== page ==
Department for Transport announces second round of winners from the ‘ideas fund’ for its Restoring Your Railway Fund, geared at resuscitating mothballed railway lines and stations
Fifteen communities across the UK have clinched government funding to support plans to revive railways lines and stations shuttered during the infamous Beeching cuts that slashed Britain’s railway network in the 1960s.
Announcing the funding round yesterday, the Department for Transport said it planned to provide each project with up to £50,000 to advance early stage plans to reinstate historic stations and restore passenger services, as part of the wider £500m Restoring Your Railway Fund geared ‘levelling up’ transport links across the country and constructing new stations.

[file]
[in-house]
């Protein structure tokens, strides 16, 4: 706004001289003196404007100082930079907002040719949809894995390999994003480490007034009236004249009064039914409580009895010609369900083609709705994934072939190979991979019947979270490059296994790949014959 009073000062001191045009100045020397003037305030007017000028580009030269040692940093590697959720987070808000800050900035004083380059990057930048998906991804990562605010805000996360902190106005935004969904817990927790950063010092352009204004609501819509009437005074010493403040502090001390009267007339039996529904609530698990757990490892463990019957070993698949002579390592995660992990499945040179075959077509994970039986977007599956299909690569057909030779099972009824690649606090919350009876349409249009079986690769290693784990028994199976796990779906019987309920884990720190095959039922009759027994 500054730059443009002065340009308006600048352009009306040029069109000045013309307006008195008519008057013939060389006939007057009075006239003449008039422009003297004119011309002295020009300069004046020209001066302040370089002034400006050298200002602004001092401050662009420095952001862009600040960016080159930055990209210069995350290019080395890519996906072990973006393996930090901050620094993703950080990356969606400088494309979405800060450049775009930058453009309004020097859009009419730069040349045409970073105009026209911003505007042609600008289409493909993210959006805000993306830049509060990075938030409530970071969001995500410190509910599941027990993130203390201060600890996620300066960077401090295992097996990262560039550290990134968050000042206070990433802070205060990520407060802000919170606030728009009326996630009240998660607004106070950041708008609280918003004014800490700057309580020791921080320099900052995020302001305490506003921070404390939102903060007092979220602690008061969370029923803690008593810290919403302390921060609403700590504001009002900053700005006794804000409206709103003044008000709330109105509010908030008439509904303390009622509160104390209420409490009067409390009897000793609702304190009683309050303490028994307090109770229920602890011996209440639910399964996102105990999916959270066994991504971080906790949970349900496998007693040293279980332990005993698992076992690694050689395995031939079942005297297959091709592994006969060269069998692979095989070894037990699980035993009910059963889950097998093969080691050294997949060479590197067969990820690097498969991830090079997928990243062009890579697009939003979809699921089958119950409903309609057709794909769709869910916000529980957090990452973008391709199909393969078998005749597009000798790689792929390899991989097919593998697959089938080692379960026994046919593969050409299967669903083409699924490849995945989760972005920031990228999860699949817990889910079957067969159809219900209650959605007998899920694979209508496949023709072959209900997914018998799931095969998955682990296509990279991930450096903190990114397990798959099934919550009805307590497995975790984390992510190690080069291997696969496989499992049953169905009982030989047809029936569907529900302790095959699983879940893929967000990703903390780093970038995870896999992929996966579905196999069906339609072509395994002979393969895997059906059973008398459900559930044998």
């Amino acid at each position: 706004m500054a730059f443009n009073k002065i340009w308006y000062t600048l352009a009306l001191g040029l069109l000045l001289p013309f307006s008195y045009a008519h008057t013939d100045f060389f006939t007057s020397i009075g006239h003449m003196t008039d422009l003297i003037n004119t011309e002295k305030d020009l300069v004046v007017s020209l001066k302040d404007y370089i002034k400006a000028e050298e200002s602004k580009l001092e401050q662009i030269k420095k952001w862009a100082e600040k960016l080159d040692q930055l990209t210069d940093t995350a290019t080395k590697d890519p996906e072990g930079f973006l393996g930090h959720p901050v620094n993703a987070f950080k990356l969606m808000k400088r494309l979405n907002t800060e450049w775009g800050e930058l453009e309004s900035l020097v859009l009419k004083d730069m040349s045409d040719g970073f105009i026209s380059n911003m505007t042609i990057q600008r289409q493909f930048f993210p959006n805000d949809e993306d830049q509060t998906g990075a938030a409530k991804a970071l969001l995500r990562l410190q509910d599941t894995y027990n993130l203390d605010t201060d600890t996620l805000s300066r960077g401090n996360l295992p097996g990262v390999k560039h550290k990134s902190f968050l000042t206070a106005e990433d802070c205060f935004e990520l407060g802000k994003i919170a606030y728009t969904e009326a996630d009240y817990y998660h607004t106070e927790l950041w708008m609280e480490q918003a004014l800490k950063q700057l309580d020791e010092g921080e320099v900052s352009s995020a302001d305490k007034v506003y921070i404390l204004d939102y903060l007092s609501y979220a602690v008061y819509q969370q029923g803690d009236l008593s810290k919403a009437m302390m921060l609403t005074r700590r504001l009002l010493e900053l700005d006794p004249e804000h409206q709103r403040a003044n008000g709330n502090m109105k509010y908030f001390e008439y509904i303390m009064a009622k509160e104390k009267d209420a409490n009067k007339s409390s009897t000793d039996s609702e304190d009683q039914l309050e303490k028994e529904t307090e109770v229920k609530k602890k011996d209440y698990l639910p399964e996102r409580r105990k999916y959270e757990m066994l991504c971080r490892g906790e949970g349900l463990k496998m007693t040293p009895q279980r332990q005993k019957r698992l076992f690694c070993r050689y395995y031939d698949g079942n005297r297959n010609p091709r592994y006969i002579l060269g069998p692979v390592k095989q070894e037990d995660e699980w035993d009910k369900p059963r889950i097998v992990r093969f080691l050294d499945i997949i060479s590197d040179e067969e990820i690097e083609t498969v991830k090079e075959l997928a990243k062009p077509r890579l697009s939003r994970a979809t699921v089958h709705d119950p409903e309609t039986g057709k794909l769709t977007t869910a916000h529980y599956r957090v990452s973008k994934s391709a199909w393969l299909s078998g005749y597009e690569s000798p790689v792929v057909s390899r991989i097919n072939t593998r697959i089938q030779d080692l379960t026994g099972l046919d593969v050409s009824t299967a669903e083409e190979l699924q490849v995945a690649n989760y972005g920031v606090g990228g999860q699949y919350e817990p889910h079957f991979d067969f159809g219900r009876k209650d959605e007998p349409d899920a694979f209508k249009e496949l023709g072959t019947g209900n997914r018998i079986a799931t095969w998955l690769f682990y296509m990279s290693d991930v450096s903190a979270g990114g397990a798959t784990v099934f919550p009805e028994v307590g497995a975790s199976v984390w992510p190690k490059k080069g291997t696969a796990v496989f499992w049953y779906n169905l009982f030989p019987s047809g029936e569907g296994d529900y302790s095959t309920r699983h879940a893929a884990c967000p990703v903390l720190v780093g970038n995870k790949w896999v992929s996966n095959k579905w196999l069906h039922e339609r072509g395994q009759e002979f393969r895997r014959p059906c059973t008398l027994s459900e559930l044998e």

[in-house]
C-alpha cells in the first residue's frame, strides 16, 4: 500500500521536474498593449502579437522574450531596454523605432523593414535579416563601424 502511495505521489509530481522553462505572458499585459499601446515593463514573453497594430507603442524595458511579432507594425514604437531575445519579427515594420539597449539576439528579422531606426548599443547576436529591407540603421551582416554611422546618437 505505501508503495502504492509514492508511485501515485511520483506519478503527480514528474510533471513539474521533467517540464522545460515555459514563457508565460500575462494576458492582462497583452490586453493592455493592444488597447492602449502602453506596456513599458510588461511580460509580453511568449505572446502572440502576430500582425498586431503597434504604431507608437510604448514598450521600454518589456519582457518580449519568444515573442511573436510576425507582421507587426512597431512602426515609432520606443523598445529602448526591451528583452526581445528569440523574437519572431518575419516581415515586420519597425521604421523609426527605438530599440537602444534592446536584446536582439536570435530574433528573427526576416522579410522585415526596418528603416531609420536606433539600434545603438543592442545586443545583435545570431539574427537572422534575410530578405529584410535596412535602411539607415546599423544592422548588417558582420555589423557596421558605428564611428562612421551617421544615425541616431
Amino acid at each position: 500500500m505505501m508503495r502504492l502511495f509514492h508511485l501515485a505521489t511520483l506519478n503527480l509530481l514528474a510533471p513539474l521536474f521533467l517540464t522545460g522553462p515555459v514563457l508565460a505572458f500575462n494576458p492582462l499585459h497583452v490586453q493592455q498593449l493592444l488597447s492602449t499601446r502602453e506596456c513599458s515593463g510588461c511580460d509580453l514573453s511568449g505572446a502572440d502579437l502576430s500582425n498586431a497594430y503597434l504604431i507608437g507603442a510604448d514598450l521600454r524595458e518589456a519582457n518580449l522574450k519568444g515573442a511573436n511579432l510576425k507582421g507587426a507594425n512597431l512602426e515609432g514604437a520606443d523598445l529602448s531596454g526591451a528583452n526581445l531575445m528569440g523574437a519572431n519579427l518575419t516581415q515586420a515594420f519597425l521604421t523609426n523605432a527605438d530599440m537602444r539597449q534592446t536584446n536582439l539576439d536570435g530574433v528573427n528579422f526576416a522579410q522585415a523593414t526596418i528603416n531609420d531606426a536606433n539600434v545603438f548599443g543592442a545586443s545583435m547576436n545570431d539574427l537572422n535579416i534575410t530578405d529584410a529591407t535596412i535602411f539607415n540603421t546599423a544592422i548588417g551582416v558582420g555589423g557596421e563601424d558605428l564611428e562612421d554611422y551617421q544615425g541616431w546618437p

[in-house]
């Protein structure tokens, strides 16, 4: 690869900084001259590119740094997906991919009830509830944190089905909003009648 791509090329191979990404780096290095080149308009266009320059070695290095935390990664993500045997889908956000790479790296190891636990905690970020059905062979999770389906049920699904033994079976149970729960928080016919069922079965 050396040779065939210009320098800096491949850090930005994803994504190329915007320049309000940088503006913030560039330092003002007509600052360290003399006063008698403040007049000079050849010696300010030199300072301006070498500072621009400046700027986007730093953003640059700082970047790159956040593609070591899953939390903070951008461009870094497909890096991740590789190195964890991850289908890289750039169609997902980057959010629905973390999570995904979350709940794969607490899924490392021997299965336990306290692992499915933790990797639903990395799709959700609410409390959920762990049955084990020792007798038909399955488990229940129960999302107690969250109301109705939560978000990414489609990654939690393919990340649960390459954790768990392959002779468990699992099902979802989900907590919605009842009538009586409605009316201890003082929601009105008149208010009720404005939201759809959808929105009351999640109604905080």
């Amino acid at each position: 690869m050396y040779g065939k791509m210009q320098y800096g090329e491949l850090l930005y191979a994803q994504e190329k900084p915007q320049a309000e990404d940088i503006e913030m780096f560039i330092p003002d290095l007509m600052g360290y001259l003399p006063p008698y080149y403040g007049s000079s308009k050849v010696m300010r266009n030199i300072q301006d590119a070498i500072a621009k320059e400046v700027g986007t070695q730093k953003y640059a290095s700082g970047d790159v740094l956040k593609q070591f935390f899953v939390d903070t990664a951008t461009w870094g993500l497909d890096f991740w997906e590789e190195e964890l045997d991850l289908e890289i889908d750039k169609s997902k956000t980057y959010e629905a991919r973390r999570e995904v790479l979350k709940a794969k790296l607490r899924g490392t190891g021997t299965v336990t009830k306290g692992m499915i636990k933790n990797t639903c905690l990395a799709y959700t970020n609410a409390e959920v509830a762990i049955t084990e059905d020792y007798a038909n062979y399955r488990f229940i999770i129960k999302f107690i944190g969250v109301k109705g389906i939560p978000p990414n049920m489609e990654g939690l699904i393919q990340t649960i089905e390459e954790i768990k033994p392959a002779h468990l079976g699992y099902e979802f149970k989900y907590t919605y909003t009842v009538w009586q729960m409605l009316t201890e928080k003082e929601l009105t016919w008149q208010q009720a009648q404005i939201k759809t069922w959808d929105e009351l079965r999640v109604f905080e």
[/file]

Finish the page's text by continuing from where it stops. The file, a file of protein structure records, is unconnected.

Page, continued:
Schemes set to receive funding include projects to restore Ferryhill station in County Durham, to return services to Consett in the North East, to open a new station near Beeston Castle in Cheshire, and to reinstate services around Ashfield in Nottinghamshire.
Proposals to reinstate passenger services from Bolton to Manchester through Radcliffe and to establish a coast-to-coast train service through Cornwall have also secured support, the government said, noting that the former would advantage an economically deprived region of the UK and the latter would ease road congestion.
Transport Secretary Grant Shapps stressed the funding would held the government deliver on its promise of ‘levelling up’ regional inequalities around the UK.
“For towns and villages left isolated and forgotten by Beeching cuts, restoring a rail line or a station has the potential to revitalise a community,” he added. “It breathes new life into our